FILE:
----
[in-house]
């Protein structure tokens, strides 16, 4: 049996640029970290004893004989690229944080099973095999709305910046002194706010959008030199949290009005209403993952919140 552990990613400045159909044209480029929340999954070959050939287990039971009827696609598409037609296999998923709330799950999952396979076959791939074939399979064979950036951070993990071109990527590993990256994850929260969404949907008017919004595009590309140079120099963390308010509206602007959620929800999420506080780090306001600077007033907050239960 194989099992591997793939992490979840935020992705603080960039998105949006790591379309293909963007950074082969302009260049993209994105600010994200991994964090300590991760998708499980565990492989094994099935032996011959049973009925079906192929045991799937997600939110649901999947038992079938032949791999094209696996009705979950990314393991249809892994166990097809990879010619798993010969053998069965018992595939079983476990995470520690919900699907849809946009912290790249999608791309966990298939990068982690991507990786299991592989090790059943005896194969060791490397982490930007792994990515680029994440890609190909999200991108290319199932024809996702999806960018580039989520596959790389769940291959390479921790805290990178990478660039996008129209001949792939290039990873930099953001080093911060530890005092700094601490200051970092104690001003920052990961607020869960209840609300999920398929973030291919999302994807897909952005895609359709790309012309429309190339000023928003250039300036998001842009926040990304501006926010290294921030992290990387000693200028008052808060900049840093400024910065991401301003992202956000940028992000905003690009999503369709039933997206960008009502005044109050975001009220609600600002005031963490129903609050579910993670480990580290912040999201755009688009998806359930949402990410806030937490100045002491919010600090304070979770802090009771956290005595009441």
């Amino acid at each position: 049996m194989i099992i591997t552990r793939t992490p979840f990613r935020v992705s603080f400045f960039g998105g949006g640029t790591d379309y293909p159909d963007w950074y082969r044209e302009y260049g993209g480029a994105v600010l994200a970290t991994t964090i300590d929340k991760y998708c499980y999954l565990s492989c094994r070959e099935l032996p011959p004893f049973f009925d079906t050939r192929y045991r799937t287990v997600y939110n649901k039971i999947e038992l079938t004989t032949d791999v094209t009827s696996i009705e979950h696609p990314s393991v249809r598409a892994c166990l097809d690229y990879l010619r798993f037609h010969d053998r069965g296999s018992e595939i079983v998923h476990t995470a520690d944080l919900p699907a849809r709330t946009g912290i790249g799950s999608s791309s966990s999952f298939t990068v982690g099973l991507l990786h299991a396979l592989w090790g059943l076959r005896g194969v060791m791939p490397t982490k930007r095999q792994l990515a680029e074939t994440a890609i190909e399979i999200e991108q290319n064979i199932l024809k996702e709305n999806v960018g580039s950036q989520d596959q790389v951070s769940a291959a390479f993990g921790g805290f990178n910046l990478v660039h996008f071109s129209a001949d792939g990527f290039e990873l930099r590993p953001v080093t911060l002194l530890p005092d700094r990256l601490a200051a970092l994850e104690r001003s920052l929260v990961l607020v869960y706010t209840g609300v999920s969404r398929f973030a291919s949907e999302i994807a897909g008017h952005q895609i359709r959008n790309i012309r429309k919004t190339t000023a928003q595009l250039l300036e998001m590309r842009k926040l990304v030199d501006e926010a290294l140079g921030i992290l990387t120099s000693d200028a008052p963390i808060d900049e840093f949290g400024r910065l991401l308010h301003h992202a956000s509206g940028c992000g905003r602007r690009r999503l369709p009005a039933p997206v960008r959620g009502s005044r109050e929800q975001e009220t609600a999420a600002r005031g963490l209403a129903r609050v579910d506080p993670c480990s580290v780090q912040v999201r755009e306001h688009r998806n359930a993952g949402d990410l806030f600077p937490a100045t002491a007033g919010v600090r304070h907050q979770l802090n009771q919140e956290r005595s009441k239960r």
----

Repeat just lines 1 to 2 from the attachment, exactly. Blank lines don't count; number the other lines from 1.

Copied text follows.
[in-house]
């Protein structure tokens, strides 16, 4: 049996640029970290004893004989690229944080099973095999709305910046002194706010959008030199949290009005209403993952919140 552990990613400045159909044209480029929340999954070959050939287990039971009827696609598409037609296999998923709330799950999952396979076959791939074939399979064979950036951070993990071109990527590993990256994850929260969404949907008017919004595009590309140079120099963390308010509206602007959620929800999420506080780090306001600077007033907050239960 194989099992591997793939992490979840935020992705603080960039998105949006790591379309293909963007950074082969302009260049993209994105600010994200991994964090300590991760998708499980565990492989094994099935032996011959049973009925079906192929045991799937997600939110649901999947038992079938032949791999094209696996009705979950990314393991249809892994166990097809990879010619798993010969053998069965018992595939079983476990995470520690919900699907849809946009912290790249999608791309966990298939990068982690991507990786299991592989090790059943005896194969060791490397982490930007792994990515680029994440890609190909999200991108290319199932024809996702999806960018580039989520596959790389769940291959390479921790805290990178990478660039996008129209001949792939290039990873930099953001080093911060530890005092700094601490200051970092104690001003920052990961607020869960209840609300999920398929973030291919999302994807897909952005895609359709790309012309429309190339000023928003250039300036998001842009926040990304501006926010290294921030992290990387000693200028008052808060900049840093400024910065991401301003992202956000940028992000905003690009999503369709039933997206960008009502005044109050975001009220609600600002005031963490129903609050579910993670480990580290912040999201755009688009998806359930949402990410806030937490100045002491919010600090304070979770802090009771956290005595009441």